Multi level Library

Fix could not determine type exception in N-Hibernate

nHibernate is something I used for 1 project over 5 years ago when I wanted to pull geospatial data from a PostgreSql database. It was straight forward to use and wasn’t as bound to a database as Entity Framework (EF) was at the time, and its performance was great.

Since then I have been using EF for Object Relational Mapping (ORM) tasks and have largely forgotten how to use nHibernate.

Recently I have moved to a outfit that use nHibernate, so I decided to refresh my understanding by adding nhibernate into a project I am working on at home.

I had a repository class that I had quickly set up using SQLCommand to query a test database, which I replaced with NHibernate mapping. The simple classes, where I queried one table worked fine and were easy to setup, however when I tried to set up a more complex example with 2 tables linked by a foreign key and a many-to-one relationship I came across an error in my unit testing.

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Polly: The fallback position

Parrot flying with Eagles

How many times in an application dependent on some external resource do you have to write a function or a maybe a whole module to deal with fallback cases? Perhaps the web service you call is down and you fallback to data cached from the last call, or a ftp site is not available so you send the third-party an automatic email to notify them. As developers we are constantly coding fallbacks.

Last week I gave a brief introduction to Polly a fault handling library built for .Net Standard and .Net Core. We looked at the wait and retry functionality that the library has, which would be useful if the external resource is having a blip, but what about if it is down, how do we gracefully degrade?

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Polly Introductions

Parrot flying with Eagles

Photo by Alexandre Debiève on Unsplash

Having seen mention of Polly on Scott Hanselmann’s blog and heard Dylan Reisenberger enthusiastically talk about it on  .Net Rocks, I was keen to have a look at this library and see what it can do.

Any type of integration relies on an IO operation that often out of control of the developer, we use web services that can go down, open and read files from remote servers that can be suddenly inaccessible, rely on database connections that can drop. Adding code to deal with this has always been essential to any integration module.

As an example I have created small console application that opens and reads an excel file, that is already open causing an IOException. I will add the Polly library to this and set up a policy to retry the operation while prompting the user to close the file.

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Upload files to FTP using the WINSCP .Net library


Applications like Filezilla and WinSCP are great simple to use FTP/SFTP clients. However what about if you want to automate uploading files. Imagine you have a brilliant SSIS package, that extracts, manipulates and formats just the right data into the correct format, using SQL Server agent to run  your package early in the morning to take advantage of the gap in transactions hitting the database server. You want these extracted data files to be sent to a third party without you needing to log in open WINSCP  or Filezilla and manually upload them.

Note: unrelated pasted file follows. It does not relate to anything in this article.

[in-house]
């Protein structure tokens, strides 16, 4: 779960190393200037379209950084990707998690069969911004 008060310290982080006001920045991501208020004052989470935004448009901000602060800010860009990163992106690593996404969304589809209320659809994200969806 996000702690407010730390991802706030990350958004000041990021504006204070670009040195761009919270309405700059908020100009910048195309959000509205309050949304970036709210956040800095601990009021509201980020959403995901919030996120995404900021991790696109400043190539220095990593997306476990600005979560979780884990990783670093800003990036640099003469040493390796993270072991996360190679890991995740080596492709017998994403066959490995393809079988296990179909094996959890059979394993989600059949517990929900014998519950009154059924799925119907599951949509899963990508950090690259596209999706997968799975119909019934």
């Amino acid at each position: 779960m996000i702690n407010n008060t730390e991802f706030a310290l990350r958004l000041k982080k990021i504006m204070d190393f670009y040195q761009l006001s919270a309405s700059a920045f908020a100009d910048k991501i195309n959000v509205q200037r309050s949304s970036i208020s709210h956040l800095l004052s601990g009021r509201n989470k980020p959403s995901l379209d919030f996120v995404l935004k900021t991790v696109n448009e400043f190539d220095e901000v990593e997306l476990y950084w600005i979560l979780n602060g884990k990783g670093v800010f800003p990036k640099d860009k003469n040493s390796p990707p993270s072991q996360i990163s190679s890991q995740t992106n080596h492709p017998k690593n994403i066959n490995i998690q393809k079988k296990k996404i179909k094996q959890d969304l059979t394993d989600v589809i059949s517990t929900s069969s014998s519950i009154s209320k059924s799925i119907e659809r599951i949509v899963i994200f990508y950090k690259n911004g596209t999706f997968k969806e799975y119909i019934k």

That is what we are going to look at today, a few simple methods for zipping some files and uploading them in an application that can then be set to run on a schedule with something like Windows Task Scheduler.

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AX Integration: Royal Mail Shipping API Part 5 – Security

RoyalMail               Dyn-AX12_v_rgb

We are building an integration between the Royal Mail SOAP Shipping API and Microsoft Dynamics AX 2012 R2. In parts 1-3 we have built a C# component to add some helper methods for interacting with the Royal Mail client proxy. In part 4 we called this client proxy in X++ and used our helper methods to extend the headers we send with the request message.

Now that we have the service client, we need to add WS Security headers to the request message to pass the Royal Mail authentication.

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AX Integration: Royal Mail Shipping API Part 4

RoyalMail               Dyn-AX12_v_rgb

We are building an integration between the Royal Mail SOAP Shipping API and Microsoft Dynamics AX 2012 R2. In parts 1 , 2 and 3 we have built using Windows Communication Foundation (WCF) some components to handle SOAP elements we need to add to the request message and security headers.

In this part we are going to create a proxy client in X++ and call some of the code we have previously written. We are going to take advantage of X++ ability to use .Net assemblies, including the code we have previously created and deployed to the AOT.

Note: I am going to show the declaration of variables alongside the assignation, getting and setting of the objects, for ease of explanation. However in X++ all variables are declared at the top of the method. The summary of the method at the end of the article will show the proper structure.

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